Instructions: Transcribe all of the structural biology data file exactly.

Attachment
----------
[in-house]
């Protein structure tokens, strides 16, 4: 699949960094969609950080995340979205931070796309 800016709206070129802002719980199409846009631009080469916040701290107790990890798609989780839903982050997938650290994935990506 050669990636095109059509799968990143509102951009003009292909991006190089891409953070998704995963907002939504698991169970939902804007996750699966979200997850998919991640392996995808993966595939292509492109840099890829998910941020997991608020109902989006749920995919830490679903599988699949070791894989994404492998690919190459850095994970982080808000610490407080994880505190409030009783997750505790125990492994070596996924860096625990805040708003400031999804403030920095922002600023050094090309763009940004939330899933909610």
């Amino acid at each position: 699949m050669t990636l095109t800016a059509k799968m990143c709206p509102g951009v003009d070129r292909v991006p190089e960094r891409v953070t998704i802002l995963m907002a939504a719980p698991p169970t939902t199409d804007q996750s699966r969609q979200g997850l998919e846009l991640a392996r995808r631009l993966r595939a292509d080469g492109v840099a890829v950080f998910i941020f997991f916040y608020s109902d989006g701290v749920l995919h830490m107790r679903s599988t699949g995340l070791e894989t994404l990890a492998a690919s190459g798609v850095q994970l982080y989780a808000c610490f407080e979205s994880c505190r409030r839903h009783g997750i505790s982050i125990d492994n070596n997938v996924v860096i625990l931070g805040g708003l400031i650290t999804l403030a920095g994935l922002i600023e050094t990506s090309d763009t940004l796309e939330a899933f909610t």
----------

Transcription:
[in-house]
């Protein structure tokens, strides 16, 4: 699949960094969609950080995340979205931070796309 800016709206070129802002719980199409846009631009080469916040701290107790990890798609989780839903982050997938650290994935990506 050669990636095109059509799968990143509102951009003009292909991006190089891409953070998704995963907002939504698991169970939902804007996750699966979200997850998919991640392996995808993966595939292509492109840099890829998910941020997991608020109902989006749920995919830490679903599988699949070791894989994404492998690919190459850095994970982080808000610490407080994880505190409030009783997750505790125990492994070596996924860096625990805040708003400031999804403030920095922002600023050094090309763009940004939330899933909610």
């Amino acid at each position: 699949m050669t990636l095109t800016a059509k799968m990143c709206p509102g951009v003009d070129r292909v991006p190089e960094r891409v953070t998704i802002l995963m907002a939504a719980p698991p169970t939902t199409d804007q996750s699966r969609q979200g997850l998919e846009l991640a392996r995808r631009l993966r595939a292509d080469g492109v840099a890829v950080f998910i941020f997991f916040y608020s109902d989006g701290v749920l995919h830490m107790r679903s599988t699949g995340l070791e894989t994404l990890a492998a690919s190459g798609v850095q994970l982080y989780a808000c610490f407080e979205s994880c505190r409030r839903h009783g997750i505790s982050i125990d492994n070596n997938v996924v860096i625990l931070g805040g708003l400031i650290t999804l403030a920095g994935l922002i600023e050094t990506s090309d763009t940004l796309e939330a899933f909610t």